The forecasting model statistically relates the percent of 90+ day county mortgage delinquencies in 2019 to variations in county income and other socioeconomic variables. Net income loss (household inflation minus household wage increases) from 2019 to 2023 is calculated and applied with estimated model parameters to forecast the increase in county-level delinquencies likely to result from inflation impacts, net of wage increases.
The average US household mortgagor net income loss is $16,442, - about 13 percent of average mortgagor 2023 household income or 1-1/2 month’s annual income. That is, even after accounting for wage/income increases, average mortgagor households will have lost the equivalent of 1-1/2 month’s income from 2019 to the end of 2023.
US seriously delinquent mortgages are predicted to jump from 0.5 percent at the end of 2022 to an estimated 1.13 percent by the end of 2023 resulting in 580,000 delinquent mortgages as shown in the first chart in this paper.
State Variations in Delinquencies
State average 90+ day delinquencies range from 0.5 to 2.2 percent. Four states are expected to experience more than four times the current 90+ day US delinquency rate in 2023 including Louisiana, West Virginia, Delaware, and Mississippi. South Carolina, New Jersey, Florida, Connecticut, Maryland, and Rhode Island round out the top ten states, each equaling or exceeding three times the current 0.5 percent US average 90+ day delinquency rate.
County Variation Within States
Considerable county variation exists within states. For example, the Florida state estimate of 1.6 percent reflects county level estimates that range from 0.74 to 2.79 percent as indicated in the heat map below:
Counties presented in tan did not have 1,000 mortgage records considered sufficient by the US Consumer Finance Protection Agency to calculate statistically reliable delinquencies in 2019. County-level data for the 466 counties in this study is available from the author on request.
Net income loss varies significantly by expenditure category and across counties. Net income loss for each of the three expenditure categories (utilities/commuting gasoline cost, food, miscellaneous) is calculated as the increase in each cost category within each county from 2019 to 2023 adjusted proportionately for increased median income in each county. For example, Florida county increases in utility/gasoline commuting costs range from $447 to $803, food costs range from $4,898 to $7,560 and miscellaneous cost increases range from $9,194 to $11,293. The chart below shows, as expected, delinquencies greater in counties with greater net income loss. However, variation in county-level income, household size, average dwelling unit age and other socio-economic factors create significant variation in this relationship for each income level.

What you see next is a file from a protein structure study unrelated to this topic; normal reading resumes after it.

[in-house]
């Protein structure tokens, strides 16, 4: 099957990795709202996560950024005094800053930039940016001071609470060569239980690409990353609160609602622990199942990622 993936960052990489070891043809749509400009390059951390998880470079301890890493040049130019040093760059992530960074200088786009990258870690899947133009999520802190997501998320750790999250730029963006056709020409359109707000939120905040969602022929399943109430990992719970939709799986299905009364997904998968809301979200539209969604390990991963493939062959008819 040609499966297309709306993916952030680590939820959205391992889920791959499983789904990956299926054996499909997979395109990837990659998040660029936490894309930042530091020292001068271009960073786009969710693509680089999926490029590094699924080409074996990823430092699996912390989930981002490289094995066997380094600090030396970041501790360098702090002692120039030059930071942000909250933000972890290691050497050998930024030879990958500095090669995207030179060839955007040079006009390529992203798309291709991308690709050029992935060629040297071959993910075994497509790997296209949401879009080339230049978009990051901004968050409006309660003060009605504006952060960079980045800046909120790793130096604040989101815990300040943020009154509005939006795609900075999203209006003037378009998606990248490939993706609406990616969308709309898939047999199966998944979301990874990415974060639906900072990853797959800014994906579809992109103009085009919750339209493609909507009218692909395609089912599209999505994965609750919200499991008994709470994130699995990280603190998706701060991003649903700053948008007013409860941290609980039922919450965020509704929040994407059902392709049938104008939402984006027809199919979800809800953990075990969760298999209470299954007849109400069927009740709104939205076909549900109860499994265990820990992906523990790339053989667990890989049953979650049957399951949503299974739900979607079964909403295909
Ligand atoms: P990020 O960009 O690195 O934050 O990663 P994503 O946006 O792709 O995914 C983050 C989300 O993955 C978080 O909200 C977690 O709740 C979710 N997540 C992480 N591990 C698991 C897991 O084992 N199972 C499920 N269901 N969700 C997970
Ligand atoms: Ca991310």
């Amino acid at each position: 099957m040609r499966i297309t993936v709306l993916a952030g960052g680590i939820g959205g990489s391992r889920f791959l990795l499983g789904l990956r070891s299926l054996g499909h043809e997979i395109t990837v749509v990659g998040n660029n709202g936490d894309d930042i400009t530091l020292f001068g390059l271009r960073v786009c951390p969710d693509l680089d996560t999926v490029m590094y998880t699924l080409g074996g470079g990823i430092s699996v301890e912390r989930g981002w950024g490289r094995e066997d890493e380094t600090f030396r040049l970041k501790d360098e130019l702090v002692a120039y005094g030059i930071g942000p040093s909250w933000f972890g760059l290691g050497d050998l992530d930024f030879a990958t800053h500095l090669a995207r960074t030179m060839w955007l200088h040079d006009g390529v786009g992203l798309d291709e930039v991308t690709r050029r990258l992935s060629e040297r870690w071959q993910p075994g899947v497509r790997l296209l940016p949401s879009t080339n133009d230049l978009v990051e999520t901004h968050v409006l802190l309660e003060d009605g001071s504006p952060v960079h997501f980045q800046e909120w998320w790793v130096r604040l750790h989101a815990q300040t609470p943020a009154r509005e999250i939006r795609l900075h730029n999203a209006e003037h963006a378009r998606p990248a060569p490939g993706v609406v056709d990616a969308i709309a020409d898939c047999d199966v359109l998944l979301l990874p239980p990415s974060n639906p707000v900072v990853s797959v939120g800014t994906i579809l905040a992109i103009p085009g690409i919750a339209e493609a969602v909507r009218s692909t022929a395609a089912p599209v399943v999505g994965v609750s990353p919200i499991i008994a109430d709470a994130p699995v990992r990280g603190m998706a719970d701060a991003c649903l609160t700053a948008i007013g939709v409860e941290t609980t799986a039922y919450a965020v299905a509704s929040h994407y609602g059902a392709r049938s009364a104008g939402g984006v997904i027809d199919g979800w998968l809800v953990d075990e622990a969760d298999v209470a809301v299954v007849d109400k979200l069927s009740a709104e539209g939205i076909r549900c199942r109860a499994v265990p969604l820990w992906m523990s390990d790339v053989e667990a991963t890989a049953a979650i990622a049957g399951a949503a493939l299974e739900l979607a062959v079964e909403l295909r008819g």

Comparing Florida 90+ day county delinquencies across median county income levels shows a general decline as incomes increase – that is, higher income households are better able to adjust to increased cost of living. However, counties with median incomes in the $80,000 to $110,000 range also exhibit significant variation in delinquencies because of the socio-demographic factors mentioned above.
This brief look at predicted 2023 Florida county 90+ day delinquencies illustrates the complex nature of delinquency determinants and the resulting variation in delinquencies across the 466 counties included in this study. Additional predicted state and county mortgage delinquencies can be obtained from the study author.
The analysis in this paper and the econometric model used to estimate 2023 seriously delinquent mortgages are based on the following observations:
About the Author
Dr. Jerry Jackson is an economist and former Signature Professor at Texas A&M University, Chief of the Applied Research Divisions at Georgia Tech Research Institute and economist at Oak Ridge National Laboratory and the Federal Reserve Bank of Chicago.
He counts more than 200 government and private organizations as consulting clients. He is also President of Jackson Associates (JA) and the author of MAISY Residential and Commercial Utility Customer Energy Use and Hourly Load Databases consisting of over 7 million customer records including individual customer annual, monthly and hourly energy use along with residential socio-economic and commercial business data items.
MAISY data have been used by the US Department of Energy in analysis supporting appliance efficiency standards, by state regulatory agencies from Texas to New York, and by dozens of solar, CHP, battery and other energy equipment manufacturers, utilities and retail electricity providers. Dr. Jackson has provided testimony in a variety of state and provincial hearings as an expert witness.
He holds a Ph.D. in economics from the University of Florida with specialties in econometrics and regional economics. Click Here for a partial list of JA clients.